Linux's problems breaking into the desktop market are deep-rooted, stemming partly from a kernel development process geared excessively towards servers, according to a prominent Linux developer.

Con Kolivas, a Linux kernel developer who came to prominence for developing patches designed to speed up Linux's performance on the desktop, made the comments in an interview on Tuesday with IT news website APCmag.com, where he also discussed his decision to quit his software development activities.

Kolivas had no formal computer-science training, and first got involved with Linux development to see if he could speed up its performance on the desktop. From the beginning however, he found that most kernel developers showed little interest in the types of "userspace" issues he was working on.

"The names of all the kernel hackers I had come to respect... were all frantically working away on this new and improved kernel and pretty much everyone was working on all this enterprise crap that a desktop cares not about," Kolivas said. "They had all been employed by big name manufacturers who couldn't care less about the desktop (and still don't) but want their last 1-percent on their database benchmark or throughput benchmark or whatever."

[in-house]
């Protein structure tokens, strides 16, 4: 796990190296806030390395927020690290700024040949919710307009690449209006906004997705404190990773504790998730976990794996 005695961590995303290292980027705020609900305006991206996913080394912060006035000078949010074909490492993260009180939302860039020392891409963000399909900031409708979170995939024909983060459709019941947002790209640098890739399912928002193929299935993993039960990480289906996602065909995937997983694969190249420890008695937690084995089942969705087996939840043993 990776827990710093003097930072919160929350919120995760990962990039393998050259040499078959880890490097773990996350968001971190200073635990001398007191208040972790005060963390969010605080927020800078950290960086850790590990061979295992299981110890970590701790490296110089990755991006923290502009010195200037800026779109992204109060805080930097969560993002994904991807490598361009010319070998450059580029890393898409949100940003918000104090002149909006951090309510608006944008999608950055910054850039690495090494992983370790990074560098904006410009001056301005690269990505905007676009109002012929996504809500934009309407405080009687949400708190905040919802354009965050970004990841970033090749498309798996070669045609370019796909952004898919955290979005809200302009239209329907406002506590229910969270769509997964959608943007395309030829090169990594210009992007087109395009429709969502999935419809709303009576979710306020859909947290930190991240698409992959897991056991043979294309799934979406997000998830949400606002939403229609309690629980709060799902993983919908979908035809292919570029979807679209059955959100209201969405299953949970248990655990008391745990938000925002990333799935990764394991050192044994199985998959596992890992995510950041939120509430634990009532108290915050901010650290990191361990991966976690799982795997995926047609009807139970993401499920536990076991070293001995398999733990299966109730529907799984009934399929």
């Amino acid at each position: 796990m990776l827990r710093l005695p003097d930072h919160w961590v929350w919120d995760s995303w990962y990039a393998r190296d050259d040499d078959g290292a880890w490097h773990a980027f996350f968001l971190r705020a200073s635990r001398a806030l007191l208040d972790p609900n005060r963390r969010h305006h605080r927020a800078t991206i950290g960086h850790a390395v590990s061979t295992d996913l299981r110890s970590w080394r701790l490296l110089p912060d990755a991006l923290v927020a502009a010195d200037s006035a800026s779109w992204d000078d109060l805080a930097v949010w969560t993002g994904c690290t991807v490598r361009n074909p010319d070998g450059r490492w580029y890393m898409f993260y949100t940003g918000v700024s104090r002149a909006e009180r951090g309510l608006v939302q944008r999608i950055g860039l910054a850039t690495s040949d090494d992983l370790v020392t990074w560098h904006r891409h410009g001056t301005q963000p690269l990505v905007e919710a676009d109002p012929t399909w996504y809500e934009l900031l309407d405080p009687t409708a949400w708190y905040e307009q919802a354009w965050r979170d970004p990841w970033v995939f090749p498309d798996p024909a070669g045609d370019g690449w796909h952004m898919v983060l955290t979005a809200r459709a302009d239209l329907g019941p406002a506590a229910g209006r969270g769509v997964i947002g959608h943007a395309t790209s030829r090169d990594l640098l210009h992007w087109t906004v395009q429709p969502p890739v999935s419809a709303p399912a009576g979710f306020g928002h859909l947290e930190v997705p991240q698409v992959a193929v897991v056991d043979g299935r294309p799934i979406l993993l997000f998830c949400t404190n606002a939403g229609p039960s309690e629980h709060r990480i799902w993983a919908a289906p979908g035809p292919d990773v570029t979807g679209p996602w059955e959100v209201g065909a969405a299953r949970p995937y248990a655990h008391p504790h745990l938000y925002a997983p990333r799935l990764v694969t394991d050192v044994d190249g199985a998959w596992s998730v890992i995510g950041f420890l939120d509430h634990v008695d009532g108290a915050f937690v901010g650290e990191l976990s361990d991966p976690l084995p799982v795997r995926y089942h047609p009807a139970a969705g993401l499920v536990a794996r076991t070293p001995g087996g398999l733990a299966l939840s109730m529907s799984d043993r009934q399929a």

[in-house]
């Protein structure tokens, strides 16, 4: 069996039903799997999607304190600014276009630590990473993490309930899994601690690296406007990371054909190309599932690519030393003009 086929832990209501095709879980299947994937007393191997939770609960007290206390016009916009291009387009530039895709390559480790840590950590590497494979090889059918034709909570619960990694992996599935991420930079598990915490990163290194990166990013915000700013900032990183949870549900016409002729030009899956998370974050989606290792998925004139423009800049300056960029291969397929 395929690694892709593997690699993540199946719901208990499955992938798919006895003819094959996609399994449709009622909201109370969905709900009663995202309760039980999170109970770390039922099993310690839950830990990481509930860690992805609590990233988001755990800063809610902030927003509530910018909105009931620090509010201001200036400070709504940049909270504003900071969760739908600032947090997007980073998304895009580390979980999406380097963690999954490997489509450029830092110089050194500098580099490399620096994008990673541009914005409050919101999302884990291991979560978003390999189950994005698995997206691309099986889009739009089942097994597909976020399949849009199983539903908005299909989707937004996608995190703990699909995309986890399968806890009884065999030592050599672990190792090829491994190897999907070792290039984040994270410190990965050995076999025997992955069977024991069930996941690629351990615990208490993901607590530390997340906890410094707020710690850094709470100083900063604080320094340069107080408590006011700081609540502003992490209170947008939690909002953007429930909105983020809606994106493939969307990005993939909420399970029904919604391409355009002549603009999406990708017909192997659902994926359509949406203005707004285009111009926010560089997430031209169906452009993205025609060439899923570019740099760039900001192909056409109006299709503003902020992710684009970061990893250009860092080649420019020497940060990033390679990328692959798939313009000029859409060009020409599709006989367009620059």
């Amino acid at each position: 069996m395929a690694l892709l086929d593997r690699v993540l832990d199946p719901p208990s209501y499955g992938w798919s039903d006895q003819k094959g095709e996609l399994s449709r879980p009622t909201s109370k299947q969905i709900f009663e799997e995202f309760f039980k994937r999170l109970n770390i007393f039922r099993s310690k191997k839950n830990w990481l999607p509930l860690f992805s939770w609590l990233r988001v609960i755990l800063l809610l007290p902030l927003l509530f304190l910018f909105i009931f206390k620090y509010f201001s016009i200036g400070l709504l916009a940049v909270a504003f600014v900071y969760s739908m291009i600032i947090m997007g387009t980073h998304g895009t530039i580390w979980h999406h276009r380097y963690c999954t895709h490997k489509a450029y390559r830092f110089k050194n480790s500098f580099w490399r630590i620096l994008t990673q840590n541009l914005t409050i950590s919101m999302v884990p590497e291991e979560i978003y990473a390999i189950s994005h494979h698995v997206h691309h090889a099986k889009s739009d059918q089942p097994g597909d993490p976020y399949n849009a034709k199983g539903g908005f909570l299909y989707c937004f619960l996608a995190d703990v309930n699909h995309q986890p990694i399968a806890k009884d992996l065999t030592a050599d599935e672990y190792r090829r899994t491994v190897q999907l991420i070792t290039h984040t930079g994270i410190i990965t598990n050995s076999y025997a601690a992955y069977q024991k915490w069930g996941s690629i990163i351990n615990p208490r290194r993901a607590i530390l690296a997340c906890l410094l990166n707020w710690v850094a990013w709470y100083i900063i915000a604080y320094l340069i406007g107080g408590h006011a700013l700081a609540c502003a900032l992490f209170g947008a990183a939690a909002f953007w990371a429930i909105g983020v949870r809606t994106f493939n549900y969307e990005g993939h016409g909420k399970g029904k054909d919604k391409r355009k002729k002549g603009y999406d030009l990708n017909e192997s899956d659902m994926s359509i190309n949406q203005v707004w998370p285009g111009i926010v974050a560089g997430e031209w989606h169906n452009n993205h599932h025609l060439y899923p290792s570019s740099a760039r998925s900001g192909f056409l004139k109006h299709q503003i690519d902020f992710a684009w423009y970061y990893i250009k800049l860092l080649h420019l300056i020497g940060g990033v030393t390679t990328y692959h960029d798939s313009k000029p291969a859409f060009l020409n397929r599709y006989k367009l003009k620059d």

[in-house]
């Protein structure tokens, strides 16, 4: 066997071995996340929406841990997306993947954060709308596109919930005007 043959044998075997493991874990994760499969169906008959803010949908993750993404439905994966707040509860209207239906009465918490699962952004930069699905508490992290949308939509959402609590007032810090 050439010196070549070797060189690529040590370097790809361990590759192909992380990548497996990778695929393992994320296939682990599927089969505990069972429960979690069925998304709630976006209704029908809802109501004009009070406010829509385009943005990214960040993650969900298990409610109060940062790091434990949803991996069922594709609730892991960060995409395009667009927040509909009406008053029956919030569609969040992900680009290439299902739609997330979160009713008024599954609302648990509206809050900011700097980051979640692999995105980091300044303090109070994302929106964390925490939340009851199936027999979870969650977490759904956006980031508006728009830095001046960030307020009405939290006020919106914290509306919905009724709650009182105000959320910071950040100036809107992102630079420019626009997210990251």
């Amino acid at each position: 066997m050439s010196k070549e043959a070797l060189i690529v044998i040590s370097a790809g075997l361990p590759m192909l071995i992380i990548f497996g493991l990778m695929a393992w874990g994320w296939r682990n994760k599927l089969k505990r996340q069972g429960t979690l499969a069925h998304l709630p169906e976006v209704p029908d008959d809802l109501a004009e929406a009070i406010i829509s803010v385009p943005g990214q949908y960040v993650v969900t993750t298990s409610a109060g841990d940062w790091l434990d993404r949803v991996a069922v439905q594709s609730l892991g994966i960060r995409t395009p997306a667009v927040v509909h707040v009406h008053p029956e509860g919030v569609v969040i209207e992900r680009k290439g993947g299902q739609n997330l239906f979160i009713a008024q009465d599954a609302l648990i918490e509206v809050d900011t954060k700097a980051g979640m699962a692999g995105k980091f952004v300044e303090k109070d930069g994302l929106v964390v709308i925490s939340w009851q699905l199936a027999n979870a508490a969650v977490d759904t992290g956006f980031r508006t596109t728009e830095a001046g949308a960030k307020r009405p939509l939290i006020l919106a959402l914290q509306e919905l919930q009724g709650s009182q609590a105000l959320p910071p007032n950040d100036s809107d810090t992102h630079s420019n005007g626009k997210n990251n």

The problem isn't just neglect, however - the kernel improvements aimed at addressing enterprise server issues such as throughput and server performance actually cause user issues with latency or responsiveness to worsen, Kolivas said.

"While I obviously like to see Linux run on 1,024 CPUs and 1,000 hard drives, I loathe the fact that to implement that we have to kill performance on the desktop," he said.

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User performance issues are next to impossible to quantify, meaning that Linux desktops still show obvious problems such as skipping audio playback or the inability to smoothly drag a window across the desktop, Kolivas said.

By Kolivas' account, desktop Linux problems seem set to remain as long as "userspace" problems continue to be given little or no priority.

"I think the kernel developers at large haven't got the faintest idea just how big the problems in userspace are," he said.